Home Affairs Committee - Drugs: Breaking the CycleWritten evidence submitted by Joel Dalais (DP149)

My brief 10 points of “evidence”, thank you for reading.

An unemployed Criminology & Criminal Justice with Sociology Graduate, who’s worked years in the Plymouth Magistrates Courts (as a Volunteer), seen firsthand and done primary research into the main causes and reasoning’s of the most occurred crime. Also suffering from multiple diseases that doctors have given up on.

1. Alcohol fuelled crime is dominant amongst most magistrate courts (swapping back and forth with drug related crime)

There’s a lot of research done in this area, I’ve done some myself at Plymouth Magistrates, which covers a large surrounding area.

2. Legalisation would shift many alcohol users to cannabis, destroying two major crime problems at the same time

That cannabis would not be illegal, eliminating that crime problem, and that many people would smoke, and fall sleepy, not drink and turn violent.

3. Freeing up Prison and Police time and resources

Also, freeing up drug rehabilitation workers to assist those that really need help (heroic, cocaine addicts), so many drug rehabilitation centres across the nation have not been able to cope with the numbers for many years. And other similar agencies that are tasked with cannabis issues.

4. The amount of jobs and businesses it create (and would continue to create)

Cafes, dispensaries, medicinal facilities, regulators. All across the nation. If one city the size of Bristol, opened 50 Cafes employing an average of five people, 10 dispensaries employing an average of 10 people, five medicinal facilities employing an average of 15 staff, and 20 regulators to oversee and tax it all. That’s 445 jobs, and considering the size of Bristol, these numbers are very likely too low. Adding in the amount of jobs that I’m sure others could add to this small list, across the nation, we’re looking at 10’s of thousands of jobs.

5. The amount of tax from these new jobs and businesses

Well, I’m sure there’s others that can formulate a rough estimate, albeit to say it would be quite extensive. And the amount of job’s these new taxes could create, as well as the amount of people that would come off benefits due to jobs being available.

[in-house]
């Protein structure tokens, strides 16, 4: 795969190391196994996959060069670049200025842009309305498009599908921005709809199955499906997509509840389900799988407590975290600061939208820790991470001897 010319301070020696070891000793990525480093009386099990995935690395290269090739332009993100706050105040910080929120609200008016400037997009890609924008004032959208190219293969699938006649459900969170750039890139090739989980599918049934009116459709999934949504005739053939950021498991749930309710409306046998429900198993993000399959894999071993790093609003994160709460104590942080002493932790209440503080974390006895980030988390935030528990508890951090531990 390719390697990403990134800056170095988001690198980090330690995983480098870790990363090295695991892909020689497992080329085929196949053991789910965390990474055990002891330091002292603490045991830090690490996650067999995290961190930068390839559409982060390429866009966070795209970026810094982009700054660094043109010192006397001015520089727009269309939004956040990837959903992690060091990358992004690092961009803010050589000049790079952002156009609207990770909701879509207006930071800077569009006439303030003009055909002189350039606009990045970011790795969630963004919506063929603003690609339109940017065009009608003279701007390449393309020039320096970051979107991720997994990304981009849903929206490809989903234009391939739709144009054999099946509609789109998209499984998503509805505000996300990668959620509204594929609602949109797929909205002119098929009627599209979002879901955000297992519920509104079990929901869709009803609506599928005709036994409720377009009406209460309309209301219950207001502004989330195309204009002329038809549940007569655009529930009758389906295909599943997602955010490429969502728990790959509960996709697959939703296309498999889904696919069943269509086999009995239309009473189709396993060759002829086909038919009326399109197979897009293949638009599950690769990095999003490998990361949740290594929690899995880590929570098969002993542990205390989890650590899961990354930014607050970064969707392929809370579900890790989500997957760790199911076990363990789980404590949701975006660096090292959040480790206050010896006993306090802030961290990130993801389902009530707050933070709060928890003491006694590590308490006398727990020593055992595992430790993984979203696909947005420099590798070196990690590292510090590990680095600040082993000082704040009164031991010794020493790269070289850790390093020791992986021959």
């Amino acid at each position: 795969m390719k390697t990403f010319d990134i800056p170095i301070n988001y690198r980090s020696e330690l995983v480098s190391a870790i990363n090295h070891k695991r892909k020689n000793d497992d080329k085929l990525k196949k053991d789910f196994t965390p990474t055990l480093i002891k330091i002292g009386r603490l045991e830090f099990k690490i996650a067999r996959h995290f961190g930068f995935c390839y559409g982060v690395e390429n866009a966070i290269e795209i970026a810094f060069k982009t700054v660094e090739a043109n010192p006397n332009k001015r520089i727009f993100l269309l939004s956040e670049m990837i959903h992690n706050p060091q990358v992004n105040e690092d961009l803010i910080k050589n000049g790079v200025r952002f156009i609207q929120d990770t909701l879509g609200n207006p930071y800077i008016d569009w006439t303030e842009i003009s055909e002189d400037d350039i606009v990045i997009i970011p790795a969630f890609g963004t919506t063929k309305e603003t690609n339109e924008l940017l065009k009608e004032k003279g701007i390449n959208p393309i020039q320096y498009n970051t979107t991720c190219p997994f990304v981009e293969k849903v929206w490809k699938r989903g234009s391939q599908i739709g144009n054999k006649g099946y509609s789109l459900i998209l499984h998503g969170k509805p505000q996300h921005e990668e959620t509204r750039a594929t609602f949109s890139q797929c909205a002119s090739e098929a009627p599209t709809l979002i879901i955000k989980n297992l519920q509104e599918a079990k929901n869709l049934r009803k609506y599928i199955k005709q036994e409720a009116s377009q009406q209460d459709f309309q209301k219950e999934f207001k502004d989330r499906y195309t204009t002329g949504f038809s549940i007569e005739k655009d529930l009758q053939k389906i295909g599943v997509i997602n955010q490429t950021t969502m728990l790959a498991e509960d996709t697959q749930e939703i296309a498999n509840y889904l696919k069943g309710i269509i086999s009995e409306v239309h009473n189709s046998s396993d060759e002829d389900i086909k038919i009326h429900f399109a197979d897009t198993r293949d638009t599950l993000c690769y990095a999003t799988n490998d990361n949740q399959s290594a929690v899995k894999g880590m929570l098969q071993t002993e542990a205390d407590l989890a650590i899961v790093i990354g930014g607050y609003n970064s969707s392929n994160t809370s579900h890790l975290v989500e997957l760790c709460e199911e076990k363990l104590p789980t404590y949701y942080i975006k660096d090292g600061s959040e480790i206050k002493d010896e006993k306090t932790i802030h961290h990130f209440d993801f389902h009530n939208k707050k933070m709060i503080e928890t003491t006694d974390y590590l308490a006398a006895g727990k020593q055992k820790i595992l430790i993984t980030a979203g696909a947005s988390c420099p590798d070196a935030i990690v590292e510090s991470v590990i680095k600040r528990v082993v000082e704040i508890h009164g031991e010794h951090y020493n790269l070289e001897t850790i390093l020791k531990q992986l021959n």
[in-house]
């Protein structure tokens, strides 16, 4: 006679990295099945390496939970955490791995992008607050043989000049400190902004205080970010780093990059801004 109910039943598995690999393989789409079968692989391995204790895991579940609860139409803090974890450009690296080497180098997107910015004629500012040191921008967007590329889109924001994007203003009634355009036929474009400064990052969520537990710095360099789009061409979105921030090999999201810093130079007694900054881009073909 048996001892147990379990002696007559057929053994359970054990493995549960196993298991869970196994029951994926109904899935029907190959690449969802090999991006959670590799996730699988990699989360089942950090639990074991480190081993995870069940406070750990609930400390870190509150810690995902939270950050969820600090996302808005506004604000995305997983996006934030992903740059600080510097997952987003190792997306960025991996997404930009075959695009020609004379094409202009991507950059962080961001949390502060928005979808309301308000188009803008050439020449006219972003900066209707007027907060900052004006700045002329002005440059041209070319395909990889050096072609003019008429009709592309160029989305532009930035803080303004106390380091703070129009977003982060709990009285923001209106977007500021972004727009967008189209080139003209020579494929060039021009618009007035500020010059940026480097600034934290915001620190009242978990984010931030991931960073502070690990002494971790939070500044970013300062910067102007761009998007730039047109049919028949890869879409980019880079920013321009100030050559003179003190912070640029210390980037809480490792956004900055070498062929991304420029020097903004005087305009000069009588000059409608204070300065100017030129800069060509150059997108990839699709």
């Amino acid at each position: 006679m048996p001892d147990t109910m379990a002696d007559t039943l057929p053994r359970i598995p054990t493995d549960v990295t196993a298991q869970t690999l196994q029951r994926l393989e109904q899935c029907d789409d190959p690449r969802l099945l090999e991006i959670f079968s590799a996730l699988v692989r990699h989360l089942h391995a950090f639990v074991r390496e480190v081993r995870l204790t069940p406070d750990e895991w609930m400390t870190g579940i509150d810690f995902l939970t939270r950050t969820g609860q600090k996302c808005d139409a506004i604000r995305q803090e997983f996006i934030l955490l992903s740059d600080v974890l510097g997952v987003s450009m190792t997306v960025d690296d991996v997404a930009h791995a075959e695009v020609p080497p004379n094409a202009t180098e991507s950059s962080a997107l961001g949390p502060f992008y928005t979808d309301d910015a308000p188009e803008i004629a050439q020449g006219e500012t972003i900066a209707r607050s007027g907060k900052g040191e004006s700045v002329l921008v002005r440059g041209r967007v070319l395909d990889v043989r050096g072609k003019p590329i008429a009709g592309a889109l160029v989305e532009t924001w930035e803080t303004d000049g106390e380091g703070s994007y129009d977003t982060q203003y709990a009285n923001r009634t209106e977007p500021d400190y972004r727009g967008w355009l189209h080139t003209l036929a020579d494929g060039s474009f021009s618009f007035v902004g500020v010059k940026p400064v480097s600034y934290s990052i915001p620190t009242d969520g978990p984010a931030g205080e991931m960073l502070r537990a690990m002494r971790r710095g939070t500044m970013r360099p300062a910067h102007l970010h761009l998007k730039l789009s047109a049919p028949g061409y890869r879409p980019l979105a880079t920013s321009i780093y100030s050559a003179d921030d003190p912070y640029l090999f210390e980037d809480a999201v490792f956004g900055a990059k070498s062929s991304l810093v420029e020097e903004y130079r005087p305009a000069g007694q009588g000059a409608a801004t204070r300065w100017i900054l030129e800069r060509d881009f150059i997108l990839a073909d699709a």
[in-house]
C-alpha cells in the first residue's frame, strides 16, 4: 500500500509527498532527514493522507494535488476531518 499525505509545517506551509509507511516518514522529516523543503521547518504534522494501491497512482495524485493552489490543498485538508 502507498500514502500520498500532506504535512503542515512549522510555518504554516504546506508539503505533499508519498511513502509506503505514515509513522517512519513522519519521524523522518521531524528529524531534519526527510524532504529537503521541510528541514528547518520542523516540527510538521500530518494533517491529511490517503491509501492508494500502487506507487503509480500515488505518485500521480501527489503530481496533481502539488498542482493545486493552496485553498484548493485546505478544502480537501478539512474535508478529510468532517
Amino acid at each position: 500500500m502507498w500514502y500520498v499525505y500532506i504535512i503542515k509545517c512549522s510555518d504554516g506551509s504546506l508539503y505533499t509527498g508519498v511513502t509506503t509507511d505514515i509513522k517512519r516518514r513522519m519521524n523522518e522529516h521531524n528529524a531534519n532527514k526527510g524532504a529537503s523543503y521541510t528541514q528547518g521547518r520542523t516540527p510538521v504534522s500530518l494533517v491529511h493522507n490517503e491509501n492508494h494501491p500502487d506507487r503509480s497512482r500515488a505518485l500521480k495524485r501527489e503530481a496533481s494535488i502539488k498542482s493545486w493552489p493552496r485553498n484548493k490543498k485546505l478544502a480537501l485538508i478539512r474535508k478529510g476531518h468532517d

6. The medicinal usage

MS sufferers, cancer, limbs missing, mental health, eating disorders, sleeping disorders, arthritis, stress, blood pressure. I’m sure a medical professional could come up with a more detailed list. On a personal note—I was on medication for years, I apparently have multiple diseases that doctors have given up trying to identify (rheumatoid arthritis being one of them), the medication dissolved my stomach, I did not realize until I started bleeding from various orifices. Obviously I had to stop taking the medication. The only thing that relieves my pain now is when I get the opportunity to smoke cannabis. Yet I do so in fear, and so I must suffer in constant pain.

7. Criminalisation very often influences individuals to commit further crimes

I’m sure the professionals can point in the direction of the research better than I.

8. Even further reduction of crime/prison/police resources spent

Due to lack of criminaliSation of individuals who would then not commit the crimes they would have, snowball effect.

9. The health risks compared to cigarettes and alcohol

I’m sure I don’t need to go into the death figures of those that have died from alcohol poisoning, and cancer from cigarettes. There still is not 1 recorded death directly related to cannabis (falling down a staircase can happen to anyone, and being held on your back when choking on food (as happened to a lad in Plymouth last year) has absolutely nothing to do with cannabis).

10. Please end the stigma, it was used as a political platform many years ago, it would serve as a better political platform to now legaliSe it. Stop people from suffering, reduce and continue to reduce the crime rate. Repair the economy. Stop people living in fear. Repair our society. The government is supposed to serve and help the nation and the people, the “war” on drugs was never going to win, we can all see that now, please realise it’s time to start repairing the nation, before we sink even more.

I am sure others can/have come forward with more reasoning’s and details than these, I just needed to pass on my own words as briefly as I could, thank you again for reading.

January 2012

Prepared 8th December 2012